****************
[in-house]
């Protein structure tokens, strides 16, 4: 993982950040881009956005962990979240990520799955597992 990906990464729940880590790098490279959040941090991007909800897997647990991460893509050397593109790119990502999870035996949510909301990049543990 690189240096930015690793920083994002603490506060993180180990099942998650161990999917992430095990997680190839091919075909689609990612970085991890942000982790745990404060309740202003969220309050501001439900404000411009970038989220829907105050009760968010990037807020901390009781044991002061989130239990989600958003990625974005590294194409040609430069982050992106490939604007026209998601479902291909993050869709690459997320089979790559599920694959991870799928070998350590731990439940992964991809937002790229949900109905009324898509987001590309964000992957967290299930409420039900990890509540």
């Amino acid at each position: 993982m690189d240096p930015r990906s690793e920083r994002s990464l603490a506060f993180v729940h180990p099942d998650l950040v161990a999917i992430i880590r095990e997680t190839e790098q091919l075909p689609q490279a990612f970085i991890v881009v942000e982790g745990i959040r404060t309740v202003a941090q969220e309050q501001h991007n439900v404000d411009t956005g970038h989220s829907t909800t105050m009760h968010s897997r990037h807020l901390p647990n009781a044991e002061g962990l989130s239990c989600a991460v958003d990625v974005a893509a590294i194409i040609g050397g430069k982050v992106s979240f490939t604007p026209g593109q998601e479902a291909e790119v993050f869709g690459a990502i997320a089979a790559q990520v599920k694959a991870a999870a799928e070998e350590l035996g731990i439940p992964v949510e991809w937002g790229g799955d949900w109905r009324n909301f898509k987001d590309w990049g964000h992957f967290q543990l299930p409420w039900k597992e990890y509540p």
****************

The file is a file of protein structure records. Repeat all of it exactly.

[in-house]
């Protein structure tokens, strides 16, 4: 993982950040881009956005962990979240990520799955597992 990906990464729940880590790098490279959040941090991007909800897997647990991460893509050397593109790119990502999870035996949510909301990049543990 690189240096930015690793920083994002603490506060993180180990099942998650161990999917992430095990997680190839091919075909689609990612970085991890942000982790745990404060309740202003969220309050501001439900404000411009970038989220829907105050009760968010990037807020901390009781044991002061989130239990989600958003990625974005590294194409040609430069982050992106490939604007026209998601479902291909993050869709690459997320089979790559599920694959991870799928070998350590731990439940992964991809937002790229949900109905009324898509987001590309964000992957967290299930409420039900990890509540």
């Amino acid at each position: 993982m690189d240096p930015r990906s690793e920083r994002s990464l603490a506060f993180v729940h180990p099942d998650l950040v161990a999917i992430i880590r095990e997680t190839e790098q091919l075909p689609q490279a990612f970085i991890v881009v942000e982790g745990i959040r404060t309740v202003a941090q969220e309050q501001h991007n439900v404000d411009t956005g970038h989220s829907t909800t105050m009760h968010s897997r990037h807020l901390p647990n009781a044991e002061g962990l989130s239990c989600a991460v958003d990625v974005a893509a590294i194409i040609g050397g430069k982050v992106s979240f490939t604007p026209g593109q998601e479902a291909e790119v993050f869709g690459a990502i997320a089979a790559q990520v599920k694959a991870a999870a799928e070998e350590l035996g731990i439940p992964v949510e991809w937002g790229g799955d949900w109905r009324n909301f898509k987001d590309w990049g964000h992957f967290q543990l299930p409420w039900k597992e990890y509540p």